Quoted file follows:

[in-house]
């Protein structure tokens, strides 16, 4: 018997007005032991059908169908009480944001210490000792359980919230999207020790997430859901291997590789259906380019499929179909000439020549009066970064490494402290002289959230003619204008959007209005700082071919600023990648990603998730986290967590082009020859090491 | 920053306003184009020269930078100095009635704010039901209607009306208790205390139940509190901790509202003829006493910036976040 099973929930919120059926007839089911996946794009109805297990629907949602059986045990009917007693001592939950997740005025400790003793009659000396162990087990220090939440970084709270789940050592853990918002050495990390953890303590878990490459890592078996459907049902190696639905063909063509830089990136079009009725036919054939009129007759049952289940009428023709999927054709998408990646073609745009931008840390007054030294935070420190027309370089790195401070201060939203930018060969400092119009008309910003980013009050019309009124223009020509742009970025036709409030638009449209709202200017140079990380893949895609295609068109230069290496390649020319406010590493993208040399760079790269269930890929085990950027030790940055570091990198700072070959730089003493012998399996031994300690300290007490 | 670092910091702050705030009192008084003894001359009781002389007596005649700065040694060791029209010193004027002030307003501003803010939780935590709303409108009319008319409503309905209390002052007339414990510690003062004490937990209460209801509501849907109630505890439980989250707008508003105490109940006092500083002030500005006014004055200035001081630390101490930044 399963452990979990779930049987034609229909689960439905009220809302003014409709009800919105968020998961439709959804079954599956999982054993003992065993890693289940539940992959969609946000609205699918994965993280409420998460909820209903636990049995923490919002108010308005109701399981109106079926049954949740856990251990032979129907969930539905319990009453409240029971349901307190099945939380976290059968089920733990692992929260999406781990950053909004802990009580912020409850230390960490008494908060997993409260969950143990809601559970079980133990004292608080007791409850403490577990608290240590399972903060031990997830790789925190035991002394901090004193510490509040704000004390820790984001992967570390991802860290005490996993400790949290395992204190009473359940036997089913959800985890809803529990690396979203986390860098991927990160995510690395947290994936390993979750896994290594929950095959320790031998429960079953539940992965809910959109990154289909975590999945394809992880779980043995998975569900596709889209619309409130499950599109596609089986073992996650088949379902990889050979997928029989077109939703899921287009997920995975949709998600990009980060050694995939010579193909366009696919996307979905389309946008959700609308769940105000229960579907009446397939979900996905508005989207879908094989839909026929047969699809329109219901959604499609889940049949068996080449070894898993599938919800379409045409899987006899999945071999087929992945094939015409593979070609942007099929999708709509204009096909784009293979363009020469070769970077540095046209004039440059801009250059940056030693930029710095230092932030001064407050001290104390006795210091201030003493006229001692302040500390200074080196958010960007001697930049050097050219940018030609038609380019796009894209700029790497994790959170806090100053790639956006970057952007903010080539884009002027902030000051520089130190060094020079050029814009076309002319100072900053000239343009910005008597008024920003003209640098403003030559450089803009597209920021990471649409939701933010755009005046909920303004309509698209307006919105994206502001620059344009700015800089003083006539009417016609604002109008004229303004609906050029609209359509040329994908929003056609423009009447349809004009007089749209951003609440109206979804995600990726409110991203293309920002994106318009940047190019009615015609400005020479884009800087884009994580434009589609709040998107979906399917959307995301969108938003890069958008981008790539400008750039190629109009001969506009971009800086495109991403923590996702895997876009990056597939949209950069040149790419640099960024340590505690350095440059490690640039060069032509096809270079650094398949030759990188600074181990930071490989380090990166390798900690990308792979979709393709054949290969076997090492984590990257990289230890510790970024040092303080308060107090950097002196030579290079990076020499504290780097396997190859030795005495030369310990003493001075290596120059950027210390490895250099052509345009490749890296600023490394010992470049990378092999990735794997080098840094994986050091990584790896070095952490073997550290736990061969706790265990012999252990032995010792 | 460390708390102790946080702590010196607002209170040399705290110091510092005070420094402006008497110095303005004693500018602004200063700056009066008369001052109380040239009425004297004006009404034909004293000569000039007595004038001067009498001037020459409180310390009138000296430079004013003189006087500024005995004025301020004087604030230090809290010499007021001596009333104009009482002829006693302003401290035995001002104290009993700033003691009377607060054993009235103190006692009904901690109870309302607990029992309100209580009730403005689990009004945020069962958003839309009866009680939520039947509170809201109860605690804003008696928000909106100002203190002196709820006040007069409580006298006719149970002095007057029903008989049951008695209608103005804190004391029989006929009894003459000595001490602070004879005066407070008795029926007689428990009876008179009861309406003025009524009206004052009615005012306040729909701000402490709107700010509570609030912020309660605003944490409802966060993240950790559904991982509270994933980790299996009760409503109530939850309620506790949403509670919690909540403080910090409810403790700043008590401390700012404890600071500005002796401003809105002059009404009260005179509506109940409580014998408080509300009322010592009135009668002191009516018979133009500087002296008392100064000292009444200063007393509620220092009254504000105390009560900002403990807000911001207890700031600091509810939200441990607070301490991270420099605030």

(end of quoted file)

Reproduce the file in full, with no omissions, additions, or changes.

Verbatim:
[in-house]
């Protein structure tokens, strides 16, 4: 018997007005032991059908169908009480944001210490000792359980919230999207020790997430859901291997590789259906380019499929179909000439020549009066970064490494402290002289959230003619204008959007209005700082071919600023990648990603998730986290967590082009020859090491 | 920053306003184009020269930078100095009635704010039901209607009306208790205390139940509190901790509202003829006493910036976040 099973929930919120059926007839089911996946794009109805297990629907949602059986045990009917007693001592939950997740005025400790003793009659000396162990087990220090939440970084709270789940050592853990918002050495990390953890303590878990490459890592078996459907049902190696639905063909063509830089990136079009009725036919054939009129007759049952289940009428023709999927054709998408990646073609745009931008840390007054030294935070420190027309370089790195401070201060939203930018060969400092119009008309910003980013009050019309009124223009020509742009970025036709409030638009449209709202200017140079990380893949895609295609068109230069290496390649020319406010590493993208040399760079790269269930890929085990950027030790940055570091990198700072070959730089003493012998399996031994300690300290007490 | 670092910091702050705030009192008084003894001359009781002389007596005649700065040694060791029209010193004027002030307003501003803010939780935590709303409108009319008319409503309905209390002052007339414990510690003062004490937990209460209801509501849907109630505890439980989250707008508003105490109940006092500083002030500005006014004055200035001081630390101490930044 399963452990979990779930049987034609229909689960439905009220809302003014409709009800919105968020998961439709959804079954599956999982054993003992065993890693289940539940992959969609946000609205699918994965993280409420998460909820209903636990049995923490919002108010308005109701399981109106079926049954949740856990251990032979129907969930539905319990009453409240029971349901307190099945939380976290059968089920733990692992929260999406781990950053909004802990009580912020409850230390960490008494908060997993409260969950143990809601559970079980133990004292608080007791409850403490577990608290240590399972903060031990997830790789925190035991002394901090004193510490509040704000004390820790984001992967570390991802860290005490996993400790949290395992204190009473359940036997089913959800985890809803529990690396979203986390860098991927990160995510690395947290994936390993979750896994290594929950095959320790031998429960079953539940992965809910959109990154289909975590999945394809992880779980043995998975569900596709889209619309409130499950599109596609089986073992996650088949379902990889050979997928029989077109939703899921287009997920995975949709998600990009980060050694995939010579193909366009696919996307979905389309946008959700609308769940105000229960579907009446397939979900996905508005989207879908094989839909026929047969699809329109219901959604499609889940049949068996080449070894898993599938919800379409045409899987006899999945071999087929992945094939015409593979070609942007099929999708709509204009096909784009293979363009020469070769970077540095046209004039440059801009250059940056030693930029710095230092932030001064407050001290104390006795210091201030003493006229001692302040500390200074080196958010960007001697930049050097050219940018030609038609380019796009894209700029790497994790959170806090100053790639956006970057952007903010080539884009002027902030000051520089130190060094020079050029814009076309002319100072900053000239343009910005008597008024920003003209640098403003030559450089803009597209920021990471649409939701933010755009005046909920303004309509698209307006919105994206502001620059344009700015800089003083006539009417016609604002109008004229303004609906050029609209359509040329994908929003056609423009009447349809004009007089749209951003609440109206979804995600990726409110991203293309920002994106318009940047190019009615015609400005020479884009800087884009994580434009589609709040998107979906399917959307995301969108938003890069958008981008790539400008750039190629109009001969506009971009800086495109991403923590996702895997876009990056597939949209950069040149790419640099960024340590505690350095440059490690640039060069032509096809270079650094398949030759990188600074181990930071490989380090990166390798900690990308792979979709393709054949290969076997090492984590990257990289230890510790970024040092303080308060107090950097002196030579290079990076020499504290780097396997190859030795005495030369310990003493001075290596120059950027210390490895250099052509345009490749890296600023490394010992470049990378092999990735794997080098840094994986050091990584790896070095952490073997550290736990061969706790265990012999252990032995010792 | 460390708390102790946080702590010196607002209170040399705290110091510092005070420094402006008497110095303005004693500018602004200063700056009066008369001052109380040239009425004297004006009404034909004293000569000039007595004038001067009498001037020459409180310390009138000296430079004013003189006087500024005995004025301020004087604030230090809290010499007021001596009333104009009482002829006693302003401290035995001002104290009993700033003691009377607060054993009235103190006692009904901690109870309302607990029992309100209580009730403005689990009004945020069962958003839309009866009680939520039947509170809201109860605690804003008696928000909106100002203190002196709820006040007069409580006298006719149970002095007057029903008989049951008695209608103005804190004391029989006929009894003459000595001490602070004879005066407070008795029926007689428990009876008179009861309406003025009524009206004052009615005012306040729909701000402490709107700010509570609030912020309660605003944490409802966060993240950790559904991982509270994933980790299996009760409503109530939850309620506790949403509670919690909540403080910090409810403790700043008590401390700012404890600071500005002796401003809105002059009404009260005179509506109940409580014998408080509300009322010592009135009668002191009516018979133009500087002296008392100064000292009444200063007393509620220092009254504000105390009560900002403990807000911001207890700031600091509810939200441990607070301490991270420099605030």